If you support nonprofit policy groups, you understand that ideas matter. They matter in education, in public discourse, and in the halls of government. But when it comes to discernible impact, there’s one place where ideas can matter a lot—in court. Court cases, after all, are intellectual battles—words on paper are pitted against one another, resulting in judicial rulings that affect the real world.
These lawsuits can range from major constitutional challenges to less prominent, but sometimes equally important, cases involving statutes and regulations. Freedom of Information lawsuits, for example, which challenge agency refusals to publicly disclose internal documents, have grown increasingly important in recent years. Under the Obama administration, agency officials grew increasingly adept at concealing documents via email aliases, personal email accounts, and texting.
My own organization, the Competitive Enterprise Institute (CEI), as well as groups like Judicial Watch and Cause of Action Institute, have challenged these subterfuges with considerable success, but whether disclosure will ultimately win out over new technologies of concealment is an open question.
Examples of Litigation in Action
Since its founding in 1984, CEI has used litigation as one means to produce policy change. One of our earliest cases was a challenge to CAFE, the federal government’s new-car fuel economy standards. These standards embodied a central planning approach to fuel economy, and they were rightly criticized by many economists for restricting consumer choice.
We focused on a less-appreciated aspect of this program—the fact that CAFE reduces vehicle crashworthiness by causing cars to be made smaller and lighter. The end result is that while CAFE might save us gasoline, it also costs lives, by some accounts, over 2,000 lives per year. The agency that runs this program is the National Highway Traffic Safety Administration, and so the incredible irony is that an agency whose middle name is safety (literally) is running a program that kills people. (That irony, I think, is a pretty unique civics lesson in its own right).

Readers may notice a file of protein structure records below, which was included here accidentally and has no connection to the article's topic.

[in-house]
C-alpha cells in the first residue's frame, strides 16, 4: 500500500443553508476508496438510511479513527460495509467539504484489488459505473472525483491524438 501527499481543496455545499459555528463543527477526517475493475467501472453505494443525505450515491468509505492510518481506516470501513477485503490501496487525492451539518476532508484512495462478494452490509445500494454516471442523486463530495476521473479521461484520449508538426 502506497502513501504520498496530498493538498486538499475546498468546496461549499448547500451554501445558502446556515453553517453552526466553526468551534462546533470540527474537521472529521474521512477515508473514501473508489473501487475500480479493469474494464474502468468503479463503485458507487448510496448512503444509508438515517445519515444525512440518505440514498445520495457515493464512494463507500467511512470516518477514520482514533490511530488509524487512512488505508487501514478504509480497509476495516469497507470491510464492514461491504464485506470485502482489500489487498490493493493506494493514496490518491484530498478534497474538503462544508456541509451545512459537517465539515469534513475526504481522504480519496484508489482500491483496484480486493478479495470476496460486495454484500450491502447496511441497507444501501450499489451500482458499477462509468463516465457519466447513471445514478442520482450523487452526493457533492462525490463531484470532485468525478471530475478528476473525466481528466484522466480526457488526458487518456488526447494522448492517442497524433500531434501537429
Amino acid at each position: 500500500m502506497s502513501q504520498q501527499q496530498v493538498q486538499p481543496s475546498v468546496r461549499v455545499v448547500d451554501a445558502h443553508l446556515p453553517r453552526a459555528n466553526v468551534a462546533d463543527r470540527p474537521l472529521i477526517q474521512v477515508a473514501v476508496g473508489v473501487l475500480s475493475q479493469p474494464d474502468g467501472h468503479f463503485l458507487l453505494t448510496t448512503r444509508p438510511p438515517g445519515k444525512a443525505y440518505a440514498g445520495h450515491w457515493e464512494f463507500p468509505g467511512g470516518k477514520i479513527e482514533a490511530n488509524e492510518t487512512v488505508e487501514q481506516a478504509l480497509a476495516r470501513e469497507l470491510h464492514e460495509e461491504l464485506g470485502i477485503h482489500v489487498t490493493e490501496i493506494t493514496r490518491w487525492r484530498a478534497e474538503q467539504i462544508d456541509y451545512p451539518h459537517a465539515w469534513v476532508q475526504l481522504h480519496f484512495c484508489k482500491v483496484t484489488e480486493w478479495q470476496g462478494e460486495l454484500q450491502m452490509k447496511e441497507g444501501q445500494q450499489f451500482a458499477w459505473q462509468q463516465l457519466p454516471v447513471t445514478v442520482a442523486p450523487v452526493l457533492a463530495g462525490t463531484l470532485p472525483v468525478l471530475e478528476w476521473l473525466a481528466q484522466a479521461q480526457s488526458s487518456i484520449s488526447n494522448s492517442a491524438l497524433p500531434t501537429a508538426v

It took two lawsuits for us to win a federal appeals court ruling that NHTSA had illegally ignored this issue. And while we didn’t succeed in eliminating CAFE, our court decision temporarily helped prevent it from getting even more stringent, and more deadly, for years afterwards.
CEI’s more recent cases have focused on the rule of law and on government transparency. For example, we funded and coordinated a challenge to the Obama administration’s attempt to rewrite, via agency “interpretation,” the congressionally-enacted Obamacare statute.
This was a separation of powers case. Under the Constitution, the job of the executive branch is to implement the law, not write it. The Supreme Court ruled against us, 5-3, but the battle was far from futile; it helped ignite a policy debate that continues today.
We’re currently involved in a constitutional challenge to the Consumer Financial Protection Bureau over its unprecedented lack of accountability to both the president and Congress. That case relies heavily on our Supreme Court victory, several years earlier, on Sarbanes-Oxley.
CEI is far from the only group that uses litigation. The Pacific Legal Foundation (where I first worked after graduating law school) has won a number of major Supreme Court cases on property rights. The Institute for Justice has a remarkable level of victories, many in state courts, on such issues as the right to pursue an occupation. And other groups are litigating more and more, at both national and state levels.
Recently, the Center for Class Action Fairness (CCAF) merged with CEI. CCAF is scoring victories that drastically reduce the incentives for abusive class action settlements and thus the incentives for abusive class actions themselves. Merging with CEI strengthens these efforts and further leverages donor dollars.
Donor Considerations for Supporting Litigation Efforts
Beyond its immediate results, nonprofit litigation can be useful in other ways as well. It’s a way for organizations with access to lawyers to team up with other groups, especially those with grassroots members.
Most court cases require a showing of standing, and that often means demonstrating that real people have suffered an actual injury due to the government action being challenged. Membership groups are often able to canvass their members to find individuals who are most suitable for serving as individual plaintiffs. In our lawsuits against CAFE, we represented Consumer Alert, a small consumer group, and submitted affidavits from its members about their difficulty in finding affordable large cars.
Litigation activities aren’t all the same. In evaluating a nonprofit’s litigation work, there are some key things to look for: Was the group’s work the sole factor in the final judicial outcome? If not, did it at least contribute significantly to that outcome or was it simply one voice among many?
Litigation may strike some people as uncouth. But for policy groups, it can be an essential means for getting results. Lawsuits aren’t always a test of whether the policies we believe in are good or bad. In fact, some would say they rarely are. But sometimes, when both the stars and the statutes are right, lawsuits can make all the difference in the world.
Originally published by DonorsTrust.